Last Monday, offiziere.ch published an article about Europe’s weakness. In his article, Sid Lukkassen focused his remarks on a socialisation of men in Europe which was influenced by feminism. The article thus provided some impetus for a critical discussion (see the manifold comments and my own response to the article).
This second article by Nick Ottens gives you another, different perspective on the issue. He argues that the European countries are not solely responsible for Europe’s military weakness; but that the United States deliberately wanted to keep Europe weak and divided after the Second World War.“pivot” to East Asia, calls on Europe to rearm and “take responsibility” for the deteriorating security situation in its neighborhood can be heard louder and louder.
Such calls not only overestimate Europe’s political ability to muster a common defense and security policy; it overlooks America’s own efforts to keep Europe weak and divided. When taking this historical context into account, complaints of a feckless Europe seem somewhat ironic at best.
The United States never wanted the Europeans to get their act together on defense, Justin Logan, a foreign policy expert at America’s libertarian Cato Institute, pointed out in a Foreign Policy essay in June. “From NATO’s founding,” he wrote, “American policymakers were concerned both with preventing Soviet domination of Europe and with preventing the emergence of a ‘third force’ of Western European power divorced from Washington.”
This second objective of American postwar strategy in Europe appears to have been largely forgotten. American policymakers were quite explicit about their intentions. President Harry Truman’s secretary of state, Dean Acheson, told his diplomatic staff in Paris in 1952 that NATO should be prioritized in order to preclude the possibility of a European Union “becoming [a] third force or opposing force.” (see also: Christopher Layne, “Supremacy Is America’s Weakness“, Financial Times, 13.08.2003). National Security Advisor McGeorge Bundy wrote to President John F. Kennedy in 1962 that it would be better for the United States if Britain spend its resources on conventional arms and “join with the rest of NATO in accepting a single US-dominated [nuclear] force.” The Americans were apprehensive about Charles de Gaulle’s attempts to position France — and, by extension, Western Europe — as a third pole in international relations, between the Soviet Union and the United States.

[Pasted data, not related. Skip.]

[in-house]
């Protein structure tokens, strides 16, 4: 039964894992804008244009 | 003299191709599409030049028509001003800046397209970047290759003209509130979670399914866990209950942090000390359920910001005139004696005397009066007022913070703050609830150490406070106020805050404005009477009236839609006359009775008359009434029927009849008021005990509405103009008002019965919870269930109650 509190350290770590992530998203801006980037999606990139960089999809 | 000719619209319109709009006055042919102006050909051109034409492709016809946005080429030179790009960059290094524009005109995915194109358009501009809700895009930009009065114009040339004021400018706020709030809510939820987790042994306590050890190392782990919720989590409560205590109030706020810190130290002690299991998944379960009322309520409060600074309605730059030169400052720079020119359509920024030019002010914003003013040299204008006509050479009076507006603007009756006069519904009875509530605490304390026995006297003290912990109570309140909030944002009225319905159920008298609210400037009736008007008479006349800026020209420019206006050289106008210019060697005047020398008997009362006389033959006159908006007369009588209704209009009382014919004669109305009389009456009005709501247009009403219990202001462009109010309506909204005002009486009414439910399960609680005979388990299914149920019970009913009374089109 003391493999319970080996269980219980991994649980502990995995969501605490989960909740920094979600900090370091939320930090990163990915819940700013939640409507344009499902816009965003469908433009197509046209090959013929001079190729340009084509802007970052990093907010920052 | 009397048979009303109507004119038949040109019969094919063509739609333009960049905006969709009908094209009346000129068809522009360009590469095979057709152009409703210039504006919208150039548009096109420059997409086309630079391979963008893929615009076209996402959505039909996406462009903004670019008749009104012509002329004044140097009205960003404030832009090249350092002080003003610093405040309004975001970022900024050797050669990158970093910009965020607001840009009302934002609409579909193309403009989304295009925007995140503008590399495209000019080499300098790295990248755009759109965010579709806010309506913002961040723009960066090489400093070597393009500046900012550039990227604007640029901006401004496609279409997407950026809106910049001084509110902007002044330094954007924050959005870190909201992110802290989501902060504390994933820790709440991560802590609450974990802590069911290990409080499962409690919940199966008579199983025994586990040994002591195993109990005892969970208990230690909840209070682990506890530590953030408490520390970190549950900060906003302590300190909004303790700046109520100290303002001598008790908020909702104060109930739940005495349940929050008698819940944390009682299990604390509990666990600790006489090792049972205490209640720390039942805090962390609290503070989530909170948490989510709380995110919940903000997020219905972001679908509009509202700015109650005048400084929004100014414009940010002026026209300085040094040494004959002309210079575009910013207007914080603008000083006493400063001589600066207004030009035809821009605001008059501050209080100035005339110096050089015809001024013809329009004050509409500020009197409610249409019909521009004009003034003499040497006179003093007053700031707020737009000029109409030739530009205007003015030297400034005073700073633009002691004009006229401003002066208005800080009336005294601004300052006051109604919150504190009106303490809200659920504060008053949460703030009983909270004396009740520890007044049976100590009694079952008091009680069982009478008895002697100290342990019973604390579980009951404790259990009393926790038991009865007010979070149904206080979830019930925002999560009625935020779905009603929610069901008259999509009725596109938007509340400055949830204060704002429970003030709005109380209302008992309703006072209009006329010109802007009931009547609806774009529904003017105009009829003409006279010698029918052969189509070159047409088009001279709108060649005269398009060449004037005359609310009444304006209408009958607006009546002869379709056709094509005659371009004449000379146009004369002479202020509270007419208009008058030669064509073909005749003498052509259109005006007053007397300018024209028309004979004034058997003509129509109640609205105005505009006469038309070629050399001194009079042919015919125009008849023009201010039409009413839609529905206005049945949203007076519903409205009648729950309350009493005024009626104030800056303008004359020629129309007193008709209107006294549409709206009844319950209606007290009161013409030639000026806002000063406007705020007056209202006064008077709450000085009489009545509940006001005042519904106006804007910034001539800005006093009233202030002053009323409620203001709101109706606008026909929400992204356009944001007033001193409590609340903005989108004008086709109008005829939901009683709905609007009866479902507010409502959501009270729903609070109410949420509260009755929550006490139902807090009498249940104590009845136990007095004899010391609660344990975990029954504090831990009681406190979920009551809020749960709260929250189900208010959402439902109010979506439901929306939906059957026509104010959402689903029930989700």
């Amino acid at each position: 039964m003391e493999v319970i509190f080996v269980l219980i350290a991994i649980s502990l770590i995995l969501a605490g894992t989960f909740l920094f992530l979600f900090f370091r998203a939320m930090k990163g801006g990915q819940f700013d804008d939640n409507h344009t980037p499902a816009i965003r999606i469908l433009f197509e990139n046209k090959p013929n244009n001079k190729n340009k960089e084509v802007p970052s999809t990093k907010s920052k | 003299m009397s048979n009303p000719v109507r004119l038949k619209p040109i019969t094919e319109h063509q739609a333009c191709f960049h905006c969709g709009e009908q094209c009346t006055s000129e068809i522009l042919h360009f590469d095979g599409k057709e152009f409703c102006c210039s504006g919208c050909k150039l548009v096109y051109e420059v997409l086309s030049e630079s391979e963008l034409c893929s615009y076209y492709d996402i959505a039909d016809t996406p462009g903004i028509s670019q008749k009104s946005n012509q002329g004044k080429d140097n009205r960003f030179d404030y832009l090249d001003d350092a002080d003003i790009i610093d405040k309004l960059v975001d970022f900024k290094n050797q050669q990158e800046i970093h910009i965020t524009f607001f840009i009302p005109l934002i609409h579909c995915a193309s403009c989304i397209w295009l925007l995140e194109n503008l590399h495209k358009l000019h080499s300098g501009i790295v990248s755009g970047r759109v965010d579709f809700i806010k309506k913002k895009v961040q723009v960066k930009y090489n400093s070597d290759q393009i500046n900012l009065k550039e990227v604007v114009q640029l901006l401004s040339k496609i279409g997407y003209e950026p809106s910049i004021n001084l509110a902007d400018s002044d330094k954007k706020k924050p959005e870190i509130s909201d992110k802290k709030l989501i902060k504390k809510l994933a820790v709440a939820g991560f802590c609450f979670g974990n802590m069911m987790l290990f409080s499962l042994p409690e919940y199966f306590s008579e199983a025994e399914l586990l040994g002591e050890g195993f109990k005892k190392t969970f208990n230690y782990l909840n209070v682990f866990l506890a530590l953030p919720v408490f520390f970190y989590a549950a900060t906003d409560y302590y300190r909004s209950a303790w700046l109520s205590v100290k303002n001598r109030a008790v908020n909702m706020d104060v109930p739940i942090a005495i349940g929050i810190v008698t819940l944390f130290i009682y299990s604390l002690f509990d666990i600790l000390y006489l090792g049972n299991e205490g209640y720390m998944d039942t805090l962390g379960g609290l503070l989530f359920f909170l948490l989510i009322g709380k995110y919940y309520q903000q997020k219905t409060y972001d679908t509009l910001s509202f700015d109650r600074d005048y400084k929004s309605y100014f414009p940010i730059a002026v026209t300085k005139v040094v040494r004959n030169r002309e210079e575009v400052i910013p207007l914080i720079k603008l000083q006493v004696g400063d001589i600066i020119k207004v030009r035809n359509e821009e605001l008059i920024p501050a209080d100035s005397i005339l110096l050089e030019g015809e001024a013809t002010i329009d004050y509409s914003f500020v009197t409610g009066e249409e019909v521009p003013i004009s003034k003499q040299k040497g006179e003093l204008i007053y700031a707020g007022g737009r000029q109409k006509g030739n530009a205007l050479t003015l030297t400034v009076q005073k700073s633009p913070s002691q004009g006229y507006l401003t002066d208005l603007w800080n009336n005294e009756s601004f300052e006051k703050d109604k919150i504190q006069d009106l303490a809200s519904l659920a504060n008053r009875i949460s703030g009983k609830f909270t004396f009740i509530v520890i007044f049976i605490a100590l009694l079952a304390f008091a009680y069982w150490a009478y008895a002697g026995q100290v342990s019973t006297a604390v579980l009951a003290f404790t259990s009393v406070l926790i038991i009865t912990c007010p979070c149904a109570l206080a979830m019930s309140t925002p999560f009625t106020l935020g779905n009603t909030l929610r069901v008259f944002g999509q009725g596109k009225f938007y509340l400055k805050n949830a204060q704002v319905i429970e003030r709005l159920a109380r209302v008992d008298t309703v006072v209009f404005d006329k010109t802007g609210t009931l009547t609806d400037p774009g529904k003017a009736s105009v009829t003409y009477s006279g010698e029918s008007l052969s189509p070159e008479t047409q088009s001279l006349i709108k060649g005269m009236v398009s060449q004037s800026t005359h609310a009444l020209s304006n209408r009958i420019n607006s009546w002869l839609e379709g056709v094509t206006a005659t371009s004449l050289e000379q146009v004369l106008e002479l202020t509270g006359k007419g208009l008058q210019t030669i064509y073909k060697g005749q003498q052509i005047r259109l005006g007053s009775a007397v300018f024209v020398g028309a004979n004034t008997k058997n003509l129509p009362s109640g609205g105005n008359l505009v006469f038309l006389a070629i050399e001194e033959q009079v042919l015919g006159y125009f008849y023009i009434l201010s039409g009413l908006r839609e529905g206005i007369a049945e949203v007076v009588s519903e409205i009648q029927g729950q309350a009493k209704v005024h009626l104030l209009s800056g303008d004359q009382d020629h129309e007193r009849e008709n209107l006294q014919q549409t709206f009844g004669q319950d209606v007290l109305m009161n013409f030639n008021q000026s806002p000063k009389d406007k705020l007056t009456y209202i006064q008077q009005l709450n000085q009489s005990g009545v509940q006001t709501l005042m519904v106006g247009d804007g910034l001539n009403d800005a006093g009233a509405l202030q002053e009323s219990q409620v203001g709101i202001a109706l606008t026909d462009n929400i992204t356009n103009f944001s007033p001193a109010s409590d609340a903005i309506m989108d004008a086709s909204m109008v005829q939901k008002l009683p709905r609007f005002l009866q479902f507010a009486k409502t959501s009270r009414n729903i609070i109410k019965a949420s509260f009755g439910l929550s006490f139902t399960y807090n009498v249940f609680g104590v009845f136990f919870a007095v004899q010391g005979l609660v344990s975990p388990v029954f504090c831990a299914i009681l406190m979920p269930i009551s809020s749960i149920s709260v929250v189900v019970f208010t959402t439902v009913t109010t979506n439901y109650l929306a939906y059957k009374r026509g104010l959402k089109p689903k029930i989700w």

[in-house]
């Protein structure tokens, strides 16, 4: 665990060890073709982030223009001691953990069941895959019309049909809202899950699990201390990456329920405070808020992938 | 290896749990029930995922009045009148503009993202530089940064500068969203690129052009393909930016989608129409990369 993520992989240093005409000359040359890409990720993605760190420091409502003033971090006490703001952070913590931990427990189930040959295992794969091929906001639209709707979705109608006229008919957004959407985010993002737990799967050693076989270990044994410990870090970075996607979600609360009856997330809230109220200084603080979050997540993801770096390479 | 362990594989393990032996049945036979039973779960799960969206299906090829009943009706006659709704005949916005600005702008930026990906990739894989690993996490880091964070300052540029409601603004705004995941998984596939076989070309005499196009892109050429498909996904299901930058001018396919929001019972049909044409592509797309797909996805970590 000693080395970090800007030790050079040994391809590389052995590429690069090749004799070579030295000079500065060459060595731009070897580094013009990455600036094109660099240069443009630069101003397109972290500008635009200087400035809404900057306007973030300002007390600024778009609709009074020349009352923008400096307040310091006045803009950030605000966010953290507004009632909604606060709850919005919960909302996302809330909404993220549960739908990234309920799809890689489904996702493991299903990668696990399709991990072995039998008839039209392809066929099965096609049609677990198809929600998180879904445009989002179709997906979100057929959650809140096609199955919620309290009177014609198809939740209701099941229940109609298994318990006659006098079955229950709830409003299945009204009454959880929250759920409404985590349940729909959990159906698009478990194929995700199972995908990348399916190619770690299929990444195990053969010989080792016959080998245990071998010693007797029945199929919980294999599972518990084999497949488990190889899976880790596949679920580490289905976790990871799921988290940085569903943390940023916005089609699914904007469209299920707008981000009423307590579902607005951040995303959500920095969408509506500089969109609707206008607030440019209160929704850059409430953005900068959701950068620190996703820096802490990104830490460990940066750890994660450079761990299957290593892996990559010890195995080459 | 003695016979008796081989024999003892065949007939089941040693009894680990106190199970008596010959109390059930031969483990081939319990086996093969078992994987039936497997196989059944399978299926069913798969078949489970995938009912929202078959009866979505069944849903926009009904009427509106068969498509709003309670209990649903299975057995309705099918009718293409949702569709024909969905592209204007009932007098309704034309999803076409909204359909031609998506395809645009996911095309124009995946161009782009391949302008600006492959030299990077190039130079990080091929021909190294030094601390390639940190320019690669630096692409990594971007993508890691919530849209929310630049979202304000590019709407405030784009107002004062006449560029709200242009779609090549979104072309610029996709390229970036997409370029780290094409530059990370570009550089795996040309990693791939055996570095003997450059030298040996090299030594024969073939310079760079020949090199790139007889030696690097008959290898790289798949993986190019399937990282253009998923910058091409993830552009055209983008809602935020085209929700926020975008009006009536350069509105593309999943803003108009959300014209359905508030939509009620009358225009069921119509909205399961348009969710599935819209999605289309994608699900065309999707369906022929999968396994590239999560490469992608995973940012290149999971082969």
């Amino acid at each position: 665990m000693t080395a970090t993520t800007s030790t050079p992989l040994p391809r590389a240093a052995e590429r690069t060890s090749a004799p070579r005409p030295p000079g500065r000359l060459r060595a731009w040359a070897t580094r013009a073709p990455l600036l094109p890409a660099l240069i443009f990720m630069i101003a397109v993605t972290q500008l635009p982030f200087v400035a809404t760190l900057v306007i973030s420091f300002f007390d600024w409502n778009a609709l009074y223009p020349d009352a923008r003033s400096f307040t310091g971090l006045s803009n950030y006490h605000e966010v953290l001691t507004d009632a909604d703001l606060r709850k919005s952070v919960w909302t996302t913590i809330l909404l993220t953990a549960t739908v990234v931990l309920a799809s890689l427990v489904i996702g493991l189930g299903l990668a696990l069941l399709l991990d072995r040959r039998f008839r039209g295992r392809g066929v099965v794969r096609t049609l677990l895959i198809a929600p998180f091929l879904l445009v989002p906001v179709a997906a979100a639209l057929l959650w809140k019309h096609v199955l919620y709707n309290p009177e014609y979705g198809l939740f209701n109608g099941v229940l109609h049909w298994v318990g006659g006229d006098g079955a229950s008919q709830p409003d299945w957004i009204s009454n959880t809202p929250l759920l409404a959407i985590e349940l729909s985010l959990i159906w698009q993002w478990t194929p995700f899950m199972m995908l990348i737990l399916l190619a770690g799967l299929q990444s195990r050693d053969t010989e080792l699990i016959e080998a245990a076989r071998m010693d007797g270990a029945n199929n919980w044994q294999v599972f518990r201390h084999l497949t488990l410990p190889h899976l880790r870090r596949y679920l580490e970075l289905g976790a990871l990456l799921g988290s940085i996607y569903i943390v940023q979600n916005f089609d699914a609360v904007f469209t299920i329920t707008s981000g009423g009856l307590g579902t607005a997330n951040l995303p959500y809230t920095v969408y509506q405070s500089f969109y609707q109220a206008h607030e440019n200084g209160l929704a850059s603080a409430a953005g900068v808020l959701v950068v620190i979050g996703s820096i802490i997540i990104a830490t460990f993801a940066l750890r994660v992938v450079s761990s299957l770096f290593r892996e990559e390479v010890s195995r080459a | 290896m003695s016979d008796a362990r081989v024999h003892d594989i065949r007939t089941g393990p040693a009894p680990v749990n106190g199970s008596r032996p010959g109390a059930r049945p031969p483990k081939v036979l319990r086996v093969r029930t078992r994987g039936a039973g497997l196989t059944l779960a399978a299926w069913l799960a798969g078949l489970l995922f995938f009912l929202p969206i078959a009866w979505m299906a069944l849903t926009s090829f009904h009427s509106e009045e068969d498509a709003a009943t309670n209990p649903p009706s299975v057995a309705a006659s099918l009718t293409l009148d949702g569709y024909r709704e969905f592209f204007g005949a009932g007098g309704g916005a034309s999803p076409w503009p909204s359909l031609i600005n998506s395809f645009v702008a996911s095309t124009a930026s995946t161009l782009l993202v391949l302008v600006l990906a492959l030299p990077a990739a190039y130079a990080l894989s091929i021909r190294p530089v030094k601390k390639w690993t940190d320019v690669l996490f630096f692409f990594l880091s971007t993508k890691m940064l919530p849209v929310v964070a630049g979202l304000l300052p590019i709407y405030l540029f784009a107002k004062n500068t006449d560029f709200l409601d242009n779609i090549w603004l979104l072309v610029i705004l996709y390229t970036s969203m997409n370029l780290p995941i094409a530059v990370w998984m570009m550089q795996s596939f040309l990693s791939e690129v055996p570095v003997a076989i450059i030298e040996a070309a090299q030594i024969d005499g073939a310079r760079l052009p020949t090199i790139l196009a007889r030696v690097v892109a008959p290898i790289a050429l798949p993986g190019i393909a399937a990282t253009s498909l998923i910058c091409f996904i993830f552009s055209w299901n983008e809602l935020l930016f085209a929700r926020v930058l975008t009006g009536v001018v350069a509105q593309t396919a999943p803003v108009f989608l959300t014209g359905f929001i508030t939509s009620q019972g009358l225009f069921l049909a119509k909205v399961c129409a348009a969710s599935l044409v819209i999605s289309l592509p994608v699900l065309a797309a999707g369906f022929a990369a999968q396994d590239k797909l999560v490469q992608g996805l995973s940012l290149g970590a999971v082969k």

Even after the Cold War, in 1998, Bill Clinton’s secretary of state, Madeleine Albright, told NATO allies a common European security policy could only come about if it meant “no diminution of NATO, no discrimination and no duplication.” (“Transcript: Albright Press Conference at NATO HDQS December 8“, 09.12.1998).
Yet now Americans are upset Europe never got around to mounting a common defense?
A more reasonable American complaint involves Europe’s underspending on defense. Former secretary of state Hillary Clinton warned last year that “NATO is turning into a two tiered alliance with shrinking percentage of members willing, and able, to pay the price and bear the burdens of common defense.”
Looking at the numbers, Clinton’s worry seems justified. Only six European NATO members spend 2 percent of their economic output or more on defense: Bulgaria, Estonia, France, Greece, Turkey and the United Kingdom. And Britain and France are presently making reductions, leaving the former — America’s closest transatlantic ally — short of fighter planes to put on its new aircraft carrier.
America’s share of total NATO spending has only risen since the end of the Cold War, from roughly 50 percent before the Soviet Union collapsed to more than 75 percent today. But that has more to do with increases in American defense spending that European cuts. In the wake of the September 11, 2001 terrorist attacks, the military’s budget grew from $291 billion to an $880 billion high in 2010, including financing of the war effort in Afghanistan.
Should the Europeans have kept up?
International terrorism is certainly a threat to European countries as well, evidenced by the 2004 Madrid train bombings and the suicide attacks in London the following year. But Europe was, and remains, far less convinced that the best defense is to occupy Middle Eastern states that produce terrorists. Let alone that there is a role for NATO in this.
New NATO member states in Central and Eastern Europe have been more willing to share the burden. They needed something in return: American protection. Russia’s invasion of Ukraine and annexation of the Crimean Peninsula in March proved they were right to be concerned about future Russian aggression and it was a reminder of what NATO is for. As General Hastings Ismay, the alliance’s first secretary general, famously put it: “to keep the Russians out” and “the Americans in.”
Certainly, Europe could do more. But as American politicians learn to live with an increasingly isolationist electorate of their own, perhaps they can sympathize with their counterparts in Western Europe whose voters have long seemed — not altogether unreasonably — under the impression they face no security threats whatsoever? Due in no small part to American efforts to keep the region both free and divided, it has had no war in almost seventy years. Little wonder so many Western Europeans don’t see the point in keeping huge standing armies.